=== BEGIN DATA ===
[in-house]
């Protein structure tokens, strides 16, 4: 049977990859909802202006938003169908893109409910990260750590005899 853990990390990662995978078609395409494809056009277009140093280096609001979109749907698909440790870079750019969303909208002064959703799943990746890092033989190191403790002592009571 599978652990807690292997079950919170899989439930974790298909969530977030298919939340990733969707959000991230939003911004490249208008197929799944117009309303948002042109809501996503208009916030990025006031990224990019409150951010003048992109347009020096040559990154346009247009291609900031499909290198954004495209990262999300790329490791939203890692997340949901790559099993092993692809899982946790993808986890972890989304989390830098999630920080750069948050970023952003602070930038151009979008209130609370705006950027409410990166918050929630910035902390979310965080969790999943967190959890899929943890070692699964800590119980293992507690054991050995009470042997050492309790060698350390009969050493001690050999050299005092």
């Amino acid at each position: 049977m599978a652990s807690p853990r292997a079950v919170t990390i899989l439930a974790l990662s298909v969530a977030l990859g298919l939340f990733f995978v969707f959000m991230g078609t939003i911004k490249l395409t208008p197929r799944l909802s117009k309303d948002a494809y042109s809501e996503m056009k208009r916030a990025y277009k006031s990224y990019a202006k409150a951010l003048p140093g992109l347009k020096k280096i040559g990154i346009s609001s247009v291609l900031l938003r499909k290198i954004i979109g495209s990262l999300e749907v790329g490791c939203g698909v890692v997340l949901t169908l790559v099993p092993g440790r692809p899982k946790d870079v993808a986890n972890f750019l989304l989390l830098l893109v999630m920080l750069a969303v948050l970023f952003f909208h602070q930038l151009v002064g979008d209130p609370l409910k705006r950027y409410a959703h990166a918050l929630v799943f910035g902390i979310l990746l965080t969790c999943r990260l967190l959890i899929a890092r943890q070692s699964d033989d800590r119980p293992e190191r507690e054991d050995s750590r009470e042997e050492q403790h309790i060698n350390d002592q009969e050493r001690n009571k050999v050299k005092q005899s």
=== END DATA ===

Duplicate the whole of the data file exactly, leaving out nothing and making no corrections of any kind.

[in-house]
């Protein structure tokens, strides 16, 4: 049977990859909802202006938003169908893109409910990260750590005899 853990990390990662995978078609395409494809056009277009140093280096609001979109749907698909440790870079750019969303909208002064959703799943990746890092033989190191403790002592009571 599978652990807690292997079950919170899989439930974790298909969530977030298919939340990733969707959000991230939003911004490249208008197929799944117009309303948002042109809501996503208009916030990025006031990224990019409150951010003048992109347009020096040559990154346009247009291609900031499909290198954004495209990262999300790329490791939203890692997340949901790559099993092993692809899982946790993808986890972890989304989390830098999630920080750069948050970023952003602070930038151009979008209130609370705006950027409410990166918050929630910035902390979310965080969790999943967190959890899929943890070692699964800590119980293992507690054991050995009470042997050492309790060698350390009969050493001690050999050299005092």
């Amino acid at each position: 049977m599978a652990s807690p853990r292997a079950v919170t990390i899989l439930a974790l990662s298909v969530a977030l990859g298919l939340f990733f995978v969707f959000m991230g078609t939003i911004k490249l395409t208008p197929r799944l909802s117009k309303d948002a494809y042109s809501e996503m056009k208009r916030a990025y277009k006031s990224y990019a202006k409150a951010l003048p140093g992109l347009k020096k280096i040559g990154i346009s609001s247009v291609l900031l938003r499909k290198i954004i979109g495209s990262l999300e749907v790329g490791c939203g698909v890692v997340l949901t169908l790559v099993p092993g440790r692809p899982k946790d870079v993808a986890n972890f750019l989304l989390l830098l893109v999630m920080l750069a969303v948050l970023f952003f909208h602070q930038l151009v002064g979008d209130p609370l409910k705006r950027y409410a959703h990166a918050l929630v799943f910035g902390i979310l990746l965080t969790c999943r990260l967190l959890i899929a890092r943890q070692s699964d033989d800590r119980p293992e190191r507690e054991d050995s750590r009470e042997e050492q403790h309790i060698n350390d002592q009969e050493r001690n009571k050999v050299k005092q005899s």